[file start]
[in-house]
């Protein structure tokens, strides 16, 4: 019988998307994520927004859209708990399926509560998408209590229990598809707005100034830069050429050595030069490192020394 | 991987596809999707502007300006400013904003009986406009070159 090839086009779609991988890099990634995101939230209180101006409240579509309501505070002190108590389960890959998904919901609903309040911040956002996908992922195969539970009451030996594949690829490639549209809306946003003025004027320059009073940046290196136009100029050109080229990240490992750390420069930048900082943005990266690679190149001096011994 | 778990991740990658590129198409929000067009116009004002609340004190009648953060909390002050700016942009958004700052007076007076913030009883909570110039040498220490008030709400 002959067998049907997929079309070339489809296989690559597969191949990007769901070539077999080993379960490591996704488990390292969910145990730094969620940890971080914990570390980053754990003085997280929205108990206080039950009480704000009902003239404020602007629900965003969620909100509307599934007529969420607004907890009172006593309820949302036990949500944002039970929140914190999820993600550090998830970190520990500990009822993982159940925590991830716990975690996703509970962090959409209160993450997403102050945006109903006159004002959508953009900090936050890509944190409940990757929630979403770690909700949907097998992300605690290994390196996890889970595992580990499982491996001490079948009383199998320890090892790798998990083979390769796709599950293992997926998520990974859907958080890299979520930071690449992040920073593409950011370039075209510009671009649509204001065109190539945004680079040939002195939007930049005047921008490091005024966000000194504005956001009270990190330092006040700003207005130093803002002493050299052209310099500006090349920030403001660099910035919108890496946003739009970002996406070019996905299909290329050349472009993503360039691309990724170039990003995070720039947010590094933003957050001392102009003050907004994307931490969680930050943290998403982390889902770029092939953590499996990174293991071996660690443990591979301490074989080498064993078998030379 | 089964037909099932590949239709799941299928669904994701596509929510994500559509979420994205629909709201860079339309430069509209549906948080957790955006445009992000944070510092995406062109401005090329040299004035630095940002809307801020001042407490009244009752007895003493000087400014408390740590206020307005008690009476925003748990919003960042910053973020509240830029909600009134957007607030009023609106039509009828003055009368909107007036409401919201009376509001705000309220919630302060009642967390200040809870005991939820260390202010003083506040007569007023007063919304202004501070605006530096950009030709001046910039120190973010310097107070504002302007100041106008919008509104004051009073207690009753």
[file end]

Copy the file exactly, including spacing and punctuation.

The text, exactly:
[in-house]
């Protein structure tokens, strides 16, 4: 019988998307994520927004859209708990399926509560998408209590229990598809707005100034830069050429050595030069490192020394 | 991987596809999707502007300006400013904003009986406009070159 090839086009779609991988890099990634995101939230209180101006409240579509309501505070002190108590389960890959998904919901609903309040911040956002996908992922195969539970009451030996594949690829490639549209809306946003003025004027320059009073940046290196136009100029050109080229990240490992750390420069930048900082943005990266690679190149001096011994 | 778990991740990658590129198409929000067009116009004002609340004190009648953060909390002050700016942009958004700052007076007076913030009883909570110039040498220490008030709400 002959067998049907997929079309070339489809296989690559597969191949990007769901070539077999080993379960490591996704488990390292969910145990730094969620940890971080914990570390980053754990003085997280929205108990206080039950009480704000009902003239404020602007629900965003969620909100509307599934007529969420607004907890009172006593309820949302036990949500944002039970929140914190999820993600550090998830970190520990500990009822993982159940925590991830716990975690996703509970962090959409209160993450997403102050945006109903006159004002959508953009900090936050890509944190409940990757929630979403770690909700949907097998992300605690290994390196996890889970595992580990499982491996001490079948009383199998320890090892790798998990083979390769796709599950293992997926998520990974859907958080890299979520930071690449992040920073593409950011370039075209510009671009649509204001065109190539945004680079040939002195939007930049005047921008490091005024966000000194504005956001009270990190330092006040700003207005130093803002002493050299052209310099500006090349920030403001660099910035919108890496946003739009970002996406070019996905299909290329050349472009993503360039691309990724170039990003995070720039947010590094933003957050001392102009003050907004994307931490969680930050943290998403982390889902770029092939953590499996990174293991071996660690443990591979301490074989080498064993078998030379 | 089964037909099932590949239709799941299928669904994701596509929510994500559509979420994205629909709201860079339309430069509209549906948080957790955006445009992000944070510092995406062109401005090329040299004035630095940002809307801020001042407490009244009752007895003493000087400014408390740590206020307005008690009476925003748990919003960042910053973020509240830029909600009134957007607030009023609106039509009828003055009368909107007036409401919201009376509001705000309220919630302060009642967390200040809870005991939820260390202010003083506040007569007023007063919304202004501070605006530096950009030709001046910039120190973010310097107070504002302007100041106008919008509104004051009073207690009753």